I live in a small Greenbelt community, home to both farming and housing. Being closer to urban markets is good for farmers, and having local food available is wonderful for residents. Near urban agriculture offers both opportunities and challenges.
I see farmers trying to drive tractors down congested roads. I’m heartened by the number of young people coming back to the farm, running roadside markets and growing crops. I also hear from long-time farmers trying to keep the family farm running, despite developers knocking on their doors and some residents complaining about the smells and noises emanating from the farms.
As our housing continues to impinge on farmland, we can expect more of the same. Like many of you, I don’t believe it is a question of one or the other, houses or farms, but how can we live together and support each other?
Consider the case of Vaughan resident and farm owner Gilllian Evans. Located in the Greenbelt, Gill’s family farm has been in the family for generations. The farm is right next door, to a proposed housing development. The development includes land within the Greenbelt but as the development application pre-dated the Greenbelt legislation it can go ahead. Gill has been trying to gain support from Vaughan Council to provide buffers between the new housing development and her existing farm. She suggests the onus should be on the development company building the subdivision next to her already existing farm to provide that buffer. Other jurisdictions in Canada have provided leadership in protecting agricultural lands and farming practices from urban development. Gill is hoping Vaughan and York Region take similar steps to protect Ontario farmers.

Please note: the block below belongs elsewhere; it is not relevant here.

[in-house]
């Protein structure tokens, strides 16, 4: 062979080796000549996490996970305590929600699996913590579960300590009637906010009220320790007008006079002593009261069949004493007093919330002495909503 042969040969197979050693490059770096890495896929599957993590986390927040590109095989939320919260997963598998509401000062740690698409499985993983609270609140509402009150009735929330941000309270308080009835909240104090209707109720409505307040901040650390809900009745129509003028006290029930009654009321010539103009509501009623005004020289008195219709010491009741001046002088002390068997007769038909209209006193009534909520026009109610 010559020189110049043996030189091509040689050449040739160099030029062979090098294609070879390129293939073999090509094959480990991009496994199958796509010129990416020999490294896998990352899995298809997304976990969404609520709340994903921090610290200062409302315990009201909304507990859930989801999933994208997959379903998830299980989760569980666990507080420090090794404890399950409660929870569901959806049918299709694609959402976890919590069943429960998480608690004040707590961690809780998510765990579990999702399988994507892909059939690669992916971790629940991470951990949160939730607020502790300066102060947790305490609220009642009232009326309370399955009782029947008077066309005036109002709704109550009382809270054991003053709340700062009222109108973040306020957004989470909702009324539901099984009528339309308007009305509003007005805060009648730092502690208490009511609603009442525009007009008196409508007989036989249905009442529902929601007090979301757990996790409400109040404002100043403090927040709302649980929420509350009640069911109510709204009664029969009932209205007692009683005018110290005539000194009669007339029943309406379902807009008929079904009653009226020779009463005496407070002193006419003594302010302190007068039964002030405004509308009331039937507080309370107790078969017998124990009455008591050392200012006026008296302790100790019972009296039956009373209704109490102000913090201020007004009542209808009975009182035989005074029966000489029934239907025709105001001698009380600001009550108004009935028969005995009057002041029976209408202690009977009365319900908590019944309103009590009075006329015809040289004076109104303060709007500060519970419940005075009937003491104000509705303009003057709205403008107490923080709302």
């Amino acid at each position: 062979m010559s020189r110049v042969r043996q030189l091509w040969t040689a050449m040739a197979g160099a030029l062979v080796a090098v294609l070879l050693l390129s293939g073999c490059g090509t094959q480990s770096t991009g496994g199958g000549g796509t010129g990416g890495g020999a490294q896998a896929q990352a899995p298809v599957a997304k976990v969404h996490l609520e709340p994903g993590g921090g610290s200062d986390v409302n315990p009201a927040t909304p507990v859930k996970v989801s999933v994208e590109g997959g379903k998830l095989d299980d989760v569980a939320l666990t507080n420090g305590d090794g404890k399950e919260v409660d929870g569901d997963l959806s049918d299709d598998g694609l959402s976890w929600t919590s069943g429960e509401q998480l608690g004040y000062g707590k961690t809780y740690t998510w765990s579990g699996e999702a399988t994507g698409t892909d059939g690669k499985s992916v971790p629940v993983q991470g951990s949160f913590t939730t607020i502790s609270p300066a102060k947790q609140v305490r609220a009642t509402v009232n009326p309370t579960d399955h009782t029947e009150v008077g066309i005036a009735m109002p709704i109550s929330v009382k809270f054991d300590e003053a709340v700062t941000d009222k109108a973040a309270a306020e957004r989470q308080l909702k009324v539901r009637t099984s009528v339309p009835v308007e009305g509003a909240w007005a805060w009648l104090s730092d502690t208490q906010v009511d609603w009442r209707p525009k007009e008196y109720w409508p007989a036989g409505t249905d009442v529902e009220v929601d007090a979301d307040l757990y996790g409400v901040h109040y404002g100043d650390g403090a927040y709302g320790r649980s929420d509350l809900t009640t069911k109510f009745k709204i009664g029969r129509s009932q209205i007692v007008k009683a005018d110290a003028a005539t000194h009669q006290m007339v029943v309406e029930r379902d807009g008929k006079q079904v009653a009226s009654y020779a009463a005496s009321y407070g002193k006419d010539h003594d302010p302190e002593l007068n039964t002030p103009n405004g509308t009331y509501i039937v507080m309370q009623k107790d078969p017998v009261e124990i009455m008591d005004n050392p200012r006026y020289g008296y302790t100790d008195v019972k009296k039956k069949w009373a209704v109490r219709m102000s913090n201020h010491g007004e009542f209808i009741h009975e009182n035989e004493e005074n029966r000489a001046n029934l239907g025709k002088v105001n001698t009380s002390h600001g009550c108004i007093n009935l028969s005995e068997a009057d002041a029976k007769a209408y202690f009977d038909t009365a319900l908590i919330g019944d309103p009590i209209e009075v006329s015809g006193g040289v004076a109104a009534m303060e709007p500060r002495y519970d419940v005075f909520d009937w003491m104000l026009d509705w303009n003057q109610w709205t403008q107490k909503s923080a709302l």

In Ontario, the Greenbelt Plan protects agricultural lands, natural spaces and water resources and the Places to Grow Plan directs urban growth to urban areas. But what happens when the two uses (farming and housing) collide on the edge of the Greenbelt?
Development on the edge of natural heritage areas in the Greenbelt, such as streams and woodlands requires buffers, planted areas which shield the uses from each other. Buffers act to control runoff and reduce impacts to the natural areas at the fringe of the development so the two conflicting uses can continue alongside each other. Buffers between agriculture and housing seems like a smart solution, for both farms and residents.
It’s clear we need to protect our remaining farmland. Only five per cent of Ontario’s land base is suitable for farming and we are losing agriculturally productive land at an alarming rate. According to Statistics Canada, we lost 260,000 hectares of farmland between 2006 and 2011. Our food security depends on us protecting farmlands for future generations.
Gill isn’t alone in trying to keep her family farm thriving. While a buffer may answer her present needs, the rural urban conflicts are not going away. How do we help agriculture thrive in near urban areas? That’s a discussion that needs to continue, but at least we have a provincial plan that protects near urban agricultural land under threat from being paved over.
It costs 50 per cent more to build houses on greenfield (generally agricultural lands) than on existing urban lands. As growth pressures continue, we need to grow up, not out. Not only is it a more effective use of our tax dollars but it will help relieve the growth pressure on our vanishing productive agricultural lands.